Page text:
The deputy administrator of the U.S. Department of Agriculture’s Plant Protection and Quarantine program has resigned.
Osama El-Lissy said he was resigning with mixed emotions, adding he was honored, humbled and grateful to have helped fulfill PPQ’s noble mission of safeguarding United States agriculture and natural resources against the entry, establishment, and spread of economically and environmentally significant pests and facilitating the safe trade of agricultural products. The resignation was effective Dec. 31, 2021.
“I had the pleasure of serving for almost 22 years with cooperators and stakeholders from across the U.S. agricultural sector. It has been my pleasure to have forged strong relationships with producers, businesses, industry associations, nongovernmental organizations, trading partners, government agencies at all levels, Extension, academia, and many segments of the public.”
On the safeguarding side of the mission, he noted the eradication of several invasive plant pests and diseases. Those include:
• 2021: The giant African snail from Florida, protecting the state’s multi-billion-dollar nursery industry and many of its valuable fruit and vegetable crops;
• 2020: Ralstonia solanacearum race 3 biovar 2 pathogen from U.S. greenhouses; during a plant health emergency response, PPQ and state partners eradicated the disease from more than 650 facilities in 44 states, protecting the U.S. potato industry worth approximately $4 billion annually;
• 2019: Plum pox virus from the U.S., which protects 1.3 million acres of commercial stone fruit orchards, whose crops are worth $6.8 billion annually;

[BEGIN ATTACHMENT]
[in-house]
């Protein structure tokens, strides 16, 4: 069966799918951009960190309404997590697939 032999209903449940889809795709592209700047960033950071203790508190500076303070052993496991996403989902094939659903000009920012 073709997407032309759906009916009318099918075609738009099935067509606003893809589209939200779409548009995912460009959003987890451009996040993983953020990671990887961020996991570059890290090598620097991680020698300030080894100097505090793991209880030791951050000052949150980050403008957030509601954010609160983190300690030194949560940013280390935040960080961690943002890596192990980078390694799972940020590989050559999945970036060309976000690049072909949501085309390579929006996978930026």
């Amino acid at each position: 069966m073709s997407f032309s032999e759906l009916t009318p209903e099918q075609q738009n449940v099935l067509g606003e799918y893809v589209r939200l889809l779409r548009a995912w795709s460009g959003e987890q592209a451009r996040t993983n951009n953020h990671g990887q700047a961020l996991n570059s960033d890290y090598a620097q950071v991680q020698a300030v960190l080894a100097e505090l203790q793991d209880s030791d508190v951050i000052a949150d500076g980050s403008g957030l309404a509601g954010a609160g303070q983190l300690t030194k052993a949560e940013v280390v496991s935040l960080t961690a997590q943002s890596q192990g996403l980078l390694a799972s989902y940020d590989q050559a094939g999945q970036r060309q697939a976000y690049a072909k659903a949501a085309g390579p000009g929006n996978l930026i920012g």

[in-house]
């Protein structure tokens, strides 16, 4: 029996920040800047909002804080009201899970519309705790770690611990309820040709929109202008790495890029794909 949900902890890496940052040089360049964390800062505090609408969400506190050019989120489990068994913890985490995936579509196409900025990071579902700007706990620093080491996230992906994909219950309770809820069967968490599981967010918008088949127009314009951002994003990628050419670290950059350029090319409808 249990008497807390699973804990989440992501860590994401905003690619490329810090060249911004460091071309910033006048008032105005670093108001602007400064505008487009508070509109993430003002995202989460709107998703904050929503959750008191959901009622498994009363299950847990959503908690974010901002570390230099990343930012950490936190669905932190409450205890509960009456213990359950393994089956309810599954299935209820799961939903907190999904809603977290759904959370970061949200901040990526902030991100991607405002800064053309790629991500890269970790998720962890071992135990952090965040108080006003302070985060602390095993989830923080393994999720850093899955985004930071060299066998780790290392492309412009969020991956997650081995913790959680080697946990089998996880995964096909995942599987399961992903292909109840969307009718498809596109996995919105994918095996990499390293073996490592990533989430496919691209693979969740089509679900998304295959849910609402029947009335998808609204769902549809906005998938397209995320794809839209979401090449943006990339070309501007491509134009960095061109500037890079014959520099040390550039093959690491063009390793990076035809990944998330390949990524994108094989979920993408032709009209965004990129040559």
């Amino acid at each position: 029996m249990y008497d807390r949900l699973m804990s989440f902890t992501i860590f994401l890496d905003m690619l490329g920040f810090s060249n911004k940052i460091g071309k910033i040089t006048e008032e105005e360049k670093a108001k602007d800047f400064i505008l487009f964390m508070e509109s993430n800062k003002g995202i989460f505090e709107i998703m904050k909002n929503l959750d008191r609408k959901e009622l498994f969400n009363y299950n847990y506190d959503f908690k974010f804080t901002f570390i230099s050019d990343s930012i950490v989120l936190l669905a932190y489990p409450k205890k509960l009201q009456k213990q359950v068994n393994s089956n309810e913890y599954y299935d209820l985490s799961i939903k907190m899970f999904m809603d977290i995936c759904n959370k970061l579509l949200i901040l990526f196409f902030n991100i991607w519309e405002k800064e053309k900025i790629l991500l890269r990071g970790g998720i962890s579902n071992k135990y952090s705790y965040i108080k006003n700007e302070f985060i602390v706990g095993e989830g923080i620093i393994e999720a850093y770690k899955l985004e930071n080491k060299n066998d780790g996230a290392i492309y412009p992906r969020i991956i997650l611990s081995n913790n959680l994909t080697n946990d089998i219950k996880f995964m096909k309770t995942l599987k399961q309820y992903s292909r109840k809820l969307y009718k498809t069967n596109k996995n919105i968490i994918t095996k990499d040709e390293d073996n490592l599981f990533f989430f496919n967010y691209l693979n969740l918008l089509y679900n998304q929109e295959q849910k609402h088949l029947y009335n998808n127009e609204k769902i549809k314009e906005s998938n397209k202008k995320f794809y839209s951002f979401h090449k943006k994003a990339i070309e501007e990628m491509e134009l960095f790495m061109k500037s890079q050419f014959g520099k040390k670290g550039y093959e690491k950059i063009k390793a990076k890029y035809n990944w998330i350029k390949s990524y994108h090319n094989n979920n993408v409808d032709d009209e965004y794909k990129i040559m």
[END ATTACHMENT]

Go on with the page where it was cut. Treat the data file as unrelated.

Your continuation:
• 2018: Pink bollworm from commercial U.S. cotton, ending a 101-year-old battle with one of the world’s most damaging cotton pests and protecting U.S. cotton production worth $27 billion annually;
• 2016: European grapevine moth from the U.S., protecting California’s annual $4 billion grape crop and its $57 billion economic impact statewide; and
• Over the past five years: 38 exotic fruit fly outbreaks in the U.S., over 90% of outbreaks; these actions under the fruit fly program have protected over 50 commodities worth more than $25 billion in U.S. agricultural production
“On the safe trade side of PPQ’s mission, we have worked diligently to negotiate critical plant health agreements and resolve plant health barriers to open, expand and retain U.S. export markets. In just the past five years, PPQ has worked with industry to achieve new market access for U.S. commodities worth over $1.5 billion,” El-Lissy said. “A critical part of this effort was the U.S.-China Phase One Economic and Trade Agreement. As a result of these efforts, the United States achieved access to China for the following products: U.S. barley grain, worth $660 million; U.S. horticultural products, worth $97 million; and U.S. animal feed, worth initially $10 million—a total gain of $800 million.”
“These collective accomplishments just scratch the surface. Similar successes will continue in 2022 and well beyond thanks to the innovation, talent, and dedication of PPQ’s workforce and leadership. PPQ will continue to collaborate with our stakeholders to ensure U.S. agriculture stays healthy and thrives economically.”
Mark Davidson, associate administrator of USDA’s Animal and Plant Health Inspection Service has agreed to act as deputy administrator until the position is filled.
From 2000 to 2005, El-Lissy served as APHIS’ national coordinator for cotton pest programs. In that role, he coordinated national cotton pest programs in the U.S. and Mexico, including the boll weevil and pink bollworm eradication programs.
El-Lissy’s previous experience includes more than 12 years in the private sector managing large scale pest control and eradication programs. As the director of the Texas boll weevil eradication program from 1994 through 2000, El-Lissy led one of the largest pest eradication programs in the world, affecting about 4 million acres of cotton and providing services to several thousand cotton producers and landowners.
El-Lissy did not elaborate on his future plans in the news release.
Dave Bergmeier can be reached at 620-227-1822 or firstname.lastname@example.org.